He was originally destined for a medical career but music was his real calling. However, he didn’t play the harp as, instead, he played the piano. He was discovered after winning a prize for his arrangement of a traditional song, ‘The Ash Grove’, at the 1834 Eisteddford in Cardiff. This really opened doors for Henry as he was able to study at the Royal Academy of Music under the patronage of the Duke of Newcastle. Henry won two scholarships while studying at the Academy and after graduation he taught piano there. He travelled to Paris and met Chopin and he has over 250 compositions listed in the British Museum catalogues of printed music. But his most famous piece of music is ‘God Bless the Prince of Wales’ from 1862. Henry never lost his Welsh connections. Pencerdd Towy is his bardic name and not, as I originally thought, another Welsh town. Bardic names were pseudonyms and part of the 19th century medieval revival. I did research bardic names but I have to admit that I was none the wiser. And the meaning of the harp that sits so resplendently on top of the monument? It’s the national instrument of Wales which I didn’t know until I began researching this post.
The other example is from the Rosary Cemetery in Norwich. This is a non-denominational cemetery and rises in tiers above the city. It’s an interesting group of symbols and is dedicated to a woman, Sarah Russell nee O’Brien (1869-1899) and there may be an Irish reference with the harp and her maiden name. She died young, aged 30, in Kansas City, USA. Sarah was born into a performing family as her father, Archibald O’Brien, and siblings were all equestrians. I found the family living in Leeds in the 1881 Census and they must have really stood out amongst their respectable, aspiring middle class neighbours. Equestrian was listed as their occupation. She married into another family connected with animals as her husband, William, was part owner of a zoo. One of her sisters, Irma O’Brien, wrote the epitaph:
‘To my dear sister Sarah Russell,
‘Soeur bien aimee reposee en paix’
which translates as:
‘Beloved sister rest in peace.’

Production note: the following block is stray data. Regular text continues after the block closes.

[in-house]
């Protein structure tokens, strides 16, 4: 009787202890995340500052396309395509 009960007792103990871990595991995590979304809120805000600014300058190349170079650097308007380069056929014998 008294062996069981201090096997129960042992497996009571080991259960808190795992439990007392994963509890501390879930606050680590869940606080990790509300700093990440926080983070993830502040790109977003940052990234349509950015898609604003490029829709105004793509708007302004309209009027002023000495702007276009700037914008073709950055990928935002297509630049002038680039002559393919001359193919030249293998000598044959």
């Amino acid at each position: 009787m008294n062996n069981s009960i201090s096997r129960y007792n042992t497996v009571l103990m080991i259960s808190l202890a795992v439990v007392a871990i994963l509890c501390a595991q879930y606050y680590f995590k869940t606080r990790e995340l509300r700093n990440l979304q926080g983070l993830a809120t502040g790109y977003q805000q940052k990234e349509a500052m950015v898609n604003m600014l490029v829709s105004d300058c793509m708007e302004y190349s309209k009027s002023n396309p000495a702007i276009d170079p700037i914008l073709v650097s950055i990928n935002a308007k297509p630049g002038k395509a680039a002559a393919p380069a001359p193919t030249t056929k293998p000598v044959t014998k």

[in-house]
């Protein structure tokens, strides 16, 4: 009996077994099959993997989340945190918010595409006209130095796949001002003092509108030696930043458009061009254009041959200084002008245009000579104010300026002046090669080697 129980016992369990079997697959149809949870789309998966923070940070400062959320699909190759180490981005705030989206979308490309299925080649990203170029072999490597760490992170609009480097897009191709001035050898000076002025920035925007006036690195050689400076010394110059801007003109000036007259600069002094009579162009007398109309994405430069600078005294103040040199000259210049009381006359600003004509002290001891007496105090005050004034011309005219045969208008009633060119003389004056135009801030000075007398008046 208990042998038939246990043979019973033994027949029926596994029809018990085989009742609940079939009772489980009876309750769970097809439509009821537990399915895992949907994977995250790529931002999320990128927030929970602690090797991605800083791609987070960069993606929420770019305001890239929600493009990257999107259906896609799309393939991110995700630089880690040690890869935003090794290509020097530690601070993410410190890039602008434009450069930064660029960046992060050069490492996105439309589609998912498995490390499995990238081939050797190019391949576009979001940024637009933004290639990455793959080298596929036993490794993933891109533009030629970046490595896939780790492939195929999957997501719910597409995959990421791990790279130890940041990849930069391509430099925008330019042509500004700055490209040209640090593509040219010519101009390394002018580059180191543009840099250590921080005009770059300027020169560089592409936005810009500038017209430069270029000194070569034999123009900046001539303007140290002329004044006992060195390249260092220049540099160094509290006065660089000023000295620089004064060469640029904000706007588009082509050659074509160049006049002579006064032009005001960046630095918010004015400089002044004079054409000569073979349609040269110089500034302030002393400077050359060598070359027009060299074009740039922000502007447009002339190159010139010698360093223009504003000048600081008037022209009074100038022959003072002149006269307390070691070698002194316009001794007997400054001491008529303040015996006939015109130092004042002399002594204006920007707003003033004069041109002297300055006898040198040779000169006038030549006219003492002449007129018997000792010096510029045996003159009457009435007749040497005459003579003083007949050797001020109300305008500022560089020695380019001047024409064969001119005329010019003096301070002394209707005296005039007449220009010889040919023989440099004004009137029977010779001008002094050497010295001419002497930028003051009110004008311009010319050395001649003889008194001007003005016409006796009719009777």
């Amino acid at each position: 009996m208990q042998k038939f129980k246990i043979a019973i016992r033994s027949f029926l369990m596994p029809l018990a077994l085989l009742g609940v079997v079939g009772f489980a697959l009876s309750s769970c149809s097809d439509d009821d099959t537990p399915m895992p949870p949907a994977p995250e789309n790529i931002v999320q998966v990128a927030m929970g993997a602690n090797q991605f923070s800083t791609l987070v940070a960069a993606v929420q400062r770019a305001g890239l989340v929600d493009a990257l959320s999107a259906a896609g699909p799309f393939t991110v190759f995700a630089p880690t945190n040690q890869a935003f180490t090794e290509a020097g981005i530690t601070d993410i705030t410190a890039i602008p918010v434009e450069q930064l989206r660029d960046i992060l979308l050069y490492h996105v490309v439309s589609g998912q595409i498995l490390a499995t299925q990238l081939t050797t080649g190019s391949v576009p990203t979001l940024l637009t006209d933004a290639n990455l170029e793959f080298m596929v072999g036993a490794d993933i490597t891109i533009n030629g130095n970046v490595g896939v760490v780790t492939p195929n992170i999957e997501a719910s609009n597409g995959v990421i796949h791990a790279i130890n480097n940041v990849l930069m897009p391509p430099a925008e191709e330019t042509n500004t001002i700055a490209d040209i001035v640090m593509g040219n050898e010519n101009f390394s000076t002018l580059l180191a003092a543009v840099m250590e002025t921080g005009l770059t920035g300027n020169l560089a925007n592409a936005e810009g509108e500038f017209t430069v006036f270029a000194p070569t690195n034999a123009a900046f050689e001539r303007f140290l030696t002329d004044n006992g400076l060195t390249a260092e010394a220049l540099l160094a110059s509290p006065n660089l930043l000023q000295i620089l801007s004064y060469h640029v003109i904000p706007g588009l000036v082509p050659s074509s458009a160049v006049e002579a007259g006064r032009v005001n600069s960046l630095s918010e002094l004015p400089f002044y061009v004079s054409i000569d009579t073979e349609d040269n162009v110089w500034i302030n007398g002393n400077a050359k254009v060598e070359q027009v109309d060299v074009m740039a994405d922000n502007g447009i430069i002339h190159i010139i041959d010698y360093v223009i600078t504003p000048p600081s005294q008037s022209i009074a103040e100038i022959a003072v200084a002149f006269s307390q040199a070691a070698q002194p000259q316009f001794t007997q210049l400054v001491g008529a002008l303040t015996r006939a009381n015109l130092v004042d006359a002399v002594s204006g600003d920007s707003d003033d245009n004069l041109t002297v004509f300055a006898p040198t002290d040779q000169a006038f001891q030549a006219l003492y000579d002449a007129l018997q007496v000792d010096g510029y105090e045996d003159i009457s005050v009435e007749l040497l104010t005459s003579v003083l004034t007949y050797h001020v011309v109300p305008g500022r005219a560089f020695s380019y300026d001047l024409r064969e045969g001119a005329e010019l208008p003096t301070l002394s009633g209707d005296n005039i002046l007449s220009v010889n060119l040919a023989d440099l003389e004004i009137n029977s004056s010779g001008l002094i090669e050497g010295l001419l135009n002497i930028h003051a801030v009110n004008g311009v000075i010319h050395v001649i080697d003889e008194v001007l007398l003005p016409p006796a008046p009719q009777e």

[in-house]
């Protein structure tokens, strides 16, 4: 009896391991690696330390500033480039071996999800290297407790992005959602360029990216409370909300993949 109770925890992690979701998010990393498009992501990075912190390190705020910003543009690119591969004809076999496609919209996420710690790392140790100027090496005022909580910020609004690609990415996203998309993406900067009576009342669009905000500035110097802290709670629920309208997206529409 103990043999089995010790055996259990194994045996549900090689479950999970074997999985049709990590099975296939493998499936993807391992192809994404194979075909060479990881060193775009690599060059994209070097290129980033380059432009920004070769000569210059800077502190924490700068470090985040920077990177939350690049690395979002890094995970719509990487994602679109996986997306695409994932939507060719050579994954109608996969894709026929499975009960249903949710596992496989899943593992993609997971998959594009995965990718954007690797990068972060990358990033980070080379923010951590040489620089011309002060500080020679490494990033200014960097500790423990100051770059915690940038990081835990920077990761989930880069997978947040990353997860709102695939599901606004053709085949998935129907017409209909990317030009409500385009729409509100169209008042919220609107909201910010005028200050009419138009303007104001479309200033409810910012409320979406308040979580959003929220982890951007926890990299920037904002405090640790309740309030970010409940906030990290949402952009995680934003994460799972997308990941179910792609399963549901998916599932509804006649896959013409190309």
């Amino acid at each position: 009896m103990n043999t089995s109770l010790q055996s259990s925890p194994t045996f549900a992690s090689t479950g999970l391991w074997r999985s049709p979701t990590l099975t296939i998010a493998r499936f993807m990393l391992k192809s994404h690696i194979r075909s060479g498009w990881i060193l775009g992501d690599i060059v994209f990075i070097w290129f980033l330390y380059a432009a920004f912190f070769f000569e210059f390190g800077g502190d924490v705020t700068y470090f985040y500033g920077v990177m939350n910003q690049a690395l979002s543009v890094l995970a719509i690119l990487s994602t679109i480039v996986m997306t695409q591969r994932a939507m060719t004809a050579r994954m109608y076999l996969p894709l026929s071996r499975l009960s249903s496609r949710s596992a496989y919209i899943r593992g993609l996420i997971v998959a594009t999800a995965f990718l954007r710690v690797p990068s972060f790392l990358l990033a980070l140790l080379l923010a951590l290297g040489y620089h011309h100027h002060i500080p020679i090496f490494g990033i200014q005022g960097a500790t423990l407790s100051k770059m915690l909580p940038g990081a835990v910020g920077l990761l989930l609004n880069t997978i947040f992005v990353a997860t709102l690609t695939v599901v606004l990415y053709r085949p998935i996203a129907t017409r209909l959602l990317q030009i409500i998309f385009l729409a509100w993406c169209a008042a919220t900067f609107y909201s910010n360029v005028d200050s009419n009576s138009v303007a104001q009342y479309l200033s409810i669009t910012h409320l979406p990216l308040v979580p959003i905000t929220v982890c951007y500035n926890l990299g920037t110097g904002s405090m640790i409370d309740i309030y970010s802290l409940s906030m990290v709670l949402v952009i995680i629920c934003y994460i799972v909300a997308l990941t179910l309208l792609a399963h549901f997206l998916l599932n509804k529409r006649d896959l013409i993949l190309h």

On this monument note that the harp has no strings and so cannot be played. This indicates that the music of life has ended. There are also other variants in which a string on the harp is broken which again means that it can no longer be played. The music has been stilled by death. The cloth, nicely detailed to simulate lace with the holes, indicates the curtain between the world of the living and the dead. However, the broken column is said to denote a life cut short. I have always understood this to mean that the backbone of the family, the support of the family, had died and this is usually on a man’s grave. But maybe Sarah was the support of the family after all. For me, it’s the unstrung harp that is the most poignant symbol of the group.
So the harp can have several associations; a musical instrument, a symbol of national pride, a representation of life and death and also with angels. However, according to J C Cooper, it can also be viewed as the ladder leading to the next world with the harpist being Death – an interesting allusion. There is also a link with the Celtic God of Fire, Dagda, who calls up the seasons and whose playing originally brought about the change of the seasons and made them appear in the correct order. This is the harp as an instrument of power particularly with Dagda. This is very different from pensive angels in a heavenly harp choir. However, it’s good to understand the contrasts in how it is used and how it’s perceived in other cultures.
I hope that you all stay well and safe in these unprecedented times.